Category Archives: Classics

All Quiet on the Western Front

Thoughts by Erich Maria Remarque, Random House Trade 2013 (orig 1928), 227 pages, translated from the German by A.W. Wheen

Challenge: for Classics Club 50 list #2, #WiaN2023 – Category QXZ in title

Genre/Theme: War – WW1

Type/Source: Trade Paperback / Library

“We are little flames poorly sheltered by frail walls against the storm of dissolution and madness, in which we flicker and sometimes almost go out…we creep in upon ourselves and with big eyes stare into the night…and thus we wait for morning.”

What It’s About: Paul is 20 years and realizing his time on the front will permanently impact any hopes of his having any “normal” life, assuming he survives the horror, the filth, the lice, and the inhumanity.

“This book is to be neither an accusation nor a confession, and least of all an adventure, for death is not an adventure to those who stand face to face with it. It will try simply to tell of a generation of men who, even though they may have escaped shells, were destroyed by the war.”

Thoughts: This was beautifully written and struck me hard.

Rating: Five slices of pie. No pie mentioned.

“We are not youth any longer. We don’t want to take the world by storm. We are fleeing. We fly from ourselves. From our life. We were eighteen and had begun to love life and the world; and we had to shoot it to pieces.”

Copyright © 2007-2023. Care’s Books and Pie also known as and originally created as Care’s Online Book Club. All rights reserved. This post was originally posted by Care. It should not be reproduced without express written permission.

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The Book Woman of Troublesome Creek

Thoughts by Kim Michele Richardson, Sourcebooks 2019, 309 pages

Challenge: What’s in a Name 2022: Category Person with Description

What’s in a Name Challenge: Description category

Genre/Theme: Adult Fiction; history, pack horse library, blue people of Kentucky

Type/Source: Tradeback / Purchased at Half Price Books, I think

What It’s About: This story focuses on the last of the Kentucky blue people and how our protagonist worked to make her own journey in the world, as a Pack Horse Librarian, during the Depression. The story isn’t light – it contains disturbing violence, racism, and death. There are also tender moments and some humor.

Thoughts: I actually allowed myself to get swept away in this and it could be because I needed a hero to truly cheer for after a struggle with NightBitch, I’m not sure. It certainly is more plot and story and not the introspective contemporary snob-literature that I often find myself really falling for. I didn’t notice, for example, all the melodrama and the repetition of her being blue, over and over again until I read it in a review. Oh. Yeah, perhaps. Maybe it was all the references to pie. It surely gained it an extra slice on the rating for pie being a many-mentioned element.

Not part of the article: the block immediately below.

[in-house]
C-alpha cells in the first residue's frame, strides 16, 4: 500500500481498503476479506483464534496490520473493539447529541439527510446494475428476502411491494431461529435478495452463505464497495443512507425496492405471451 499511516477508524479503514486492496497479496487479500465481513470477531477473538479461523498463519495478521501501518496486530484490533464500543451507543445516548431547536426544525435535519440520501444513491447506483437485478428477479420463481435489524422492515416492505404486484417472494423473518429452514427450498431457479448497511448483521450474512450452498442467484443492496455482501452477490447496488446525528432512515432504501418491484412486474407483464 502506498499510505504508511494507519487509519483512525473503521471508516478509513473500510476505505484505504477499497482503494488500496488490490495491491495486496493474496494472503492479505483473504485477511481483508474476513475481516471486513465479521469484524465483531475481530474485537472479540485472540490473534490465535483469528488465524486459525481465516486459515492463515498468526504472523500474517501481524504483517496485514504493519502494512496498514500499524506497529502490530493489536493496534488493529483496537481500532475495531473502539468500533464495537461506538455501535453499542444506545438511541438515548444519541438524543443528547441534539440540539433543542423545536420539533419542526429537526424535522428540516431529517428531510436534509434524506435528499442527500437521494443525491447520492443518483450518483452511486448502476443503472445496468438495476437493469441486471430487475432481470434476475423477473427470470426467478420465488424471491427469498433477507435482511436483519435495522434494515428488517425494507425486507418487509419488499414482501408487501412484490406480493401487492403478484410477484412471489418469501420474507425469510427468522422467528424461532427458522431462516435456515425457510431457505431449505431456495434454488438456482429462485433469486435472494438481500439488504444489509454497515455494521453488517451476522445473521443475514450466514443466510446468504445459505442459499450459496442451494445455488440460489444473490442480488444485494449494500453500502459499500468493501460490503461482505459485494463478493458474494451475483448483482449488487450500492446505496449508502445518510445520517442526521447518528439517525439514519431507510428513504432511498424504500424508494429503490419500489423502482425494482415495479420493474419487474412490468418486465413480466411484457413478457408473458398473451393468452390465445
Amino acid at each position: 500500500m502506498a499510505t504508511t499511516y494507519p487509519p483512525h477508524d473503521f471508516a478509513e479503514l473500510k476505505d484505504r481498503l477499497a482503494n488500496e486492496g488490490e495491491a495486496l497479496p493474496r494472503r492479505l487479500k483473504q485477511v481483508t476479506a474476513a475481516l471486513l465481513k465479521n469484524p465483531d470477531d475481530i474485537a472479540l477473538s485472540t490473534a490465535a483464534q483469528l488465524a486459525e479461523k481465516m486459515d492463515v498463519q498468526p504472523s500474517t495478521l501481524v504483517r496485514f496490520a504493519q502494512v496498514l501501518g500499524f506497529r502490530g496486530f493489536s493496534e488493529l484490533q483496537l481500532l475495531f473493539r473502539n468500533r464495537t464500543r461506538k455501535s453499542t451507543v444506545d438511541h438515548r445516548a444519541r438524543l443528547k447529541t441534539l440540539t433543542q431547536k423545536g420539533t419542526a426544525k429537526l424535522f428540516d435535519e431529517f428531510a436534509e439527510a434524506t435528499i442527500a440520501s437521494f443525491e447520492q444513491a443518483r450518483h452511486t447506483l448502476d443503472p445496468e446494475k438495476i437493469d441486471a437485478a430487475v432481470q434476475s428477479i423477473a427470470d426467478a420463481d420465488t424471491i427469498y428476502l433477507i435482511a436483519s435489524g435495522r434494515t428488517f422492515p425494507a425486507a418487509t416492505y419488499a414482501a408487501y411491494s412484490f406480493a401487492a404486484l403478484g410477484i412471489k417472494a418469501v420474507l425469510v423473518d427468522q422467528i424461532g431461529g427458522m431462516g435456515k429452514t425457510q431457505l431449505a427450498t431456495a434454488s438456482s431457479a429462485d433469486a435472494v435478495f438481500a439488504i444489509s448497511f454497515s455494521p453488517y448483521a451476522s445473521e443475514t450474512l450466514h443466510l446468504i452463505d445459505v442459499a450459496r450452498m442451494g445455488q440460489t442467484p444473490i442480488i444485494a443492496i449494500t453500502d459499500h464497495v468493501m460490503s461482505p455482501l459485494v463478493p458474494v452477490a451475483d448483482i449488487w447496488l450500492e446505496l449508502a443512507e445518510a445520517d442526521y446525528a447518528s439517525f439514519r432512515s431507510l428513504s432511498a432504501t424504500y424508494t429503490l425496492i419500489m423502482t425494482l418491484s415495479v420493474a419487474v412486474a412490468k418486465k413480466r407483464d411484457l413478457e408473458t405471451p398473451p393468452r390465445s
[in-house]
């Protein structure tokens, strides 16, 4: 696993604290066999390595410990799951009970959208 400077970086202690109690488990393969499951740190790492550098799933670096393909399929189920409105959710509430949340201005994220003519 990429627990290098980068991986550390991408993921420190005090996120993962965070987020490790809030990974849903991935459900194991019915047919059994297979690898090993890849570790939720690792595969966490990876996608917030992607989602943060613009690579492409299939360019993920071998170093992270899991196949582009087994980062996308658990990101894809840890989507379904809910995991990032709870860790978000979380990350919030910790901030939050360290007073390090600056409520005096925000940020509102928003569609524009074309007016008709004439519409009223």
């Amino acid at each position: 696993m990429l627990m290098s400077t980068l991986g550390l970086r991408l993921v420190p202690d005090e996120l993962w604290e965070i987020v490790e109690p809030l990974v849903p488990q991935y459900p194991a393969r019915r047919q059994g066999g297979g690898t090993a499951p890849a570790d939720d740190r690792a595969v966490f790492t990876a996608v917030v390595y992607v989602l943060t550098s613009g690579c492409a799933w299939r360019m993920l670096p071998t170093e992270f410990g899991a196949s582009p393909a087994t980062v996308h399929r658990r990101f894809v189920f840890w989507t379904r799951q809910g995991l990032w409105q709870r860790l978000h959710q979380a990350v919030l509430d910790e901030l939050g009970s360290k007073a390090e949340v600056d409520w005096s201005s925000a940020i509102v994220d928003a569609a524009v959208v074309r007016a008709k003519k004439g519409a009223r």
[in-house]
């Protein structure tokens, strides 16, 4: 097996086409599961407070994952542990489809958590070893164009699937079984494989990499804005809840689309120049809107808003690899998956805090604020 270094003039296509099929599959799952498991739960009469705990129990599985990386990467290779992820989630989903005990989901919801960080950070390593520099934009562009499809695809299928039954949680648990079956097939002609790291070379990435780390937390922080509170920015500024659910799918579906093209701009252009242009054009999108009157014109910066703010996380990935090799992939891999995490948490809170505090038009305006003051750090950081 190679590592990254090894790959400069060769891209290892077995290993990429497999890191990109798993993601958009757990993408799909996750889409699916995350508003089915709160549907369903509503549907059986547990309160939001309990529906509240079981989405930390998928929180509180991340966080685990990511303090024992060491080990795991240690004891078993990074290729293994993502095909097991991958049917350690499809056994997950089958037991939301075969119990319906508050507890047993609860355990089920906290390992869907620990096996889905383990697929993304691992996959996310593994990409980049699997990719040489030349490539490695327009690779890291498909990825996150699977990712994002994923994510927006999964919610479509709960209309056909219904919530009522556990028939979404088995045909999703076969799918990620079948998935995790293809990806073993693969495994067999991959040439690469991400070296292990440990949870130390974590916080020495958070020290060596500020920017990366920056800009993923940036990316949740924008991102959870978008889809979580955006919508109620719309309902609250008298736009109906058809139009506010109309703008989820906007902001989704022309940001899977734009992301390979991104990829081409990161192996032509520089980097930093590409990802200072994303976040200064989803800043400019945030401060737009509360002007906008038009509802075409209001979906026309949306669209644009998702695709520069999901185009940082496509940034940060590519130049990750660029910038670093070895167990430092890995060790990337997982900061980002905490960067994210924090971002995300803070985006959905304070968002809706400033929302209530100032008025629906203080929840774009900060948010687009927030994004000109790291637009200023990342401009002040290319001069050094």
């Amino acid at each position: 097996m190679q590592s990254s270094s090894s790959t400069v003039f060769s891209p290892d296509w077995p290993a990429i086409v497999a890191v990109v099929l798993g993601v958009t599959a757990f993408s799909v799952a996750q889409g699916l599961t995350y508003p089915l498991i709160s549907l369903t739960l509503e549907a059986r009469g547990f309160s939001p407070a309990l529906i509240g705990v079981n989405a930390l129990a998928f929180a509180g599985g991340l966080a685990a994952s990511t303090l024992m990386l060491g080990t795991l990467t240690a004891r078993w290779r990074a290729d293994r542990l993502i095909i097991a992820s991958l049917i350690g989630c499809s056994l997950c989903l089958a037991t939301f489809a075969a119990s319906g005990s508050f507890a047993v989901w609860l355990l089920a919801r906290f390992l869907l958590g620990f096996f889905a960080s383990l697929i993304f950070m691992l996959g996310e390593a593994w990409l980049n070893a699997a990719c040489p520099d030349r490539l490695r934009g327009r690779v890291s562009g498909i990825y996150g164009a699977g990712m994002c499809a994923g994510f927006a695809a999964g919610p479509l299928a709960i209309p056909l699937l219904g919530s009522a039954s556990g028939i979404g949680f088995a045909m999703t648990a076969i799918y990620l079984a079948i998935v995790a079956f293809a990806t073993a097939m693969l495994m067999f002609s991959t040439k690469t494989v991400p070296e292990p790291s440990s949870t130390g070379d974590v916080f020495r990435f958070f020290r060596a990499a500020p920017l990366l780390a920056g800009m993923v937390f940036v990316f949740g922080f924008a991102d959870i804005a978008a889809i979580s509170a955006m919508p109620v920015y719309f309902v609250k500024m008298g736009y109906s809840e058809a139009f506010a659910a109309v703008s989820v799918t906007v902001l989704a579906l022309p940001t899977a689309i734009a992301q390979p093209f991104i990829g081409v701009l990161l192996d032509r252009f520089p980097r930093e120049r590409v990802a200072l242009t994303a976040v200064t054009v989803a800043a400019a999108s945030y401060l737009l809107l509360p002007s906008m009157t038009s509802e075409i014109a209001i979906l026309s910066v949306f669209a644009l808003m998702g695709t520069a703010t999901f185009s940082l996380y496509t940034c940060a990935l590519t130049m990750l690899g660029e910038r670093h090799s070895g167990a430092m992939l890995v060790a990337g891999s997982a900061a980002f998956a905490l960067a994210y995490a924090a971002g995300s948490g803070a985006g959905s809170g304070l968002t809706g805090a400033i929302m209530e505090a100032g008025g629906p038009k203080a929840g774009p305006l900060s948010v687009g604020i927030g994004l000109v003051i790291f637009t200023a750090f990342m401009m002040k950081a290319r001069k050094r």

And I also agree that the ending was … a bit much. Too much for only a few pages! WHAT JUST HAPPENED? Good thing I didn’t have a chance to go read reviews before I finished which is what happens when I have doubts mid-way. But I just kept trucking with the story until the last page.

“The first Friday in June, Troublesome always held its pie bake dance, a pie auction to hitch unmarried folks.”

page 60

Rating: Four slices of pie. Because of the pie and the fast flow.

“Winnie‘d been … the only one to bring a pie and sit with me one long Sunday, and then the next, reading to me while I recovered.”

page 73

Question: Will I read the second in the series? The Book Woman’s Daughter, published in May of this year. I don’t know. I’m not rushing out to get it, and I rarely read series books… I probably won’t, to be honest.

 

 

A View of the Harbour

Thoughts by Elizabeth Taylor, Virago Modern Classics 2006 (orig 1947), 304 pages

Introduction by Sarah Waters

Challenge: Buddy Read with Laila of Big Reading Life; Set At or By the Sea Category of #ReadICT

Genre/Theme: Adult Fiction; quiet small British seaside village post-WW2

Type/Source: Tradeback / Purchased at Watermarks Indie bookstore

What It’s About: This story focuses on the inter-relationships of the neighbors living directly on the harbour; from the doctor’s family, the pub workers, the widowed proprietor of a tourist wax museum, the librarian, the vicar, etc. The pivot view to all begins with Bertram, a painter who has moved to the area for the season: to catch the right light off the sea, to capture the perfect seascape, to be “an artist”. He fancies himself a man-of-the-people as he rudely? comically? insinuates himself into the neighborhood. A lot of life happens in this book.

“Always intelligent, often subversive, and never dull, Elizabeth Taylor is the thinking person’s dangerous housewife. Her sophisticated prose combines elegance, ice wit and freshness in a stimulating cocktail – the perfect toast to the quiet horror of domestic life.”

Valerie martin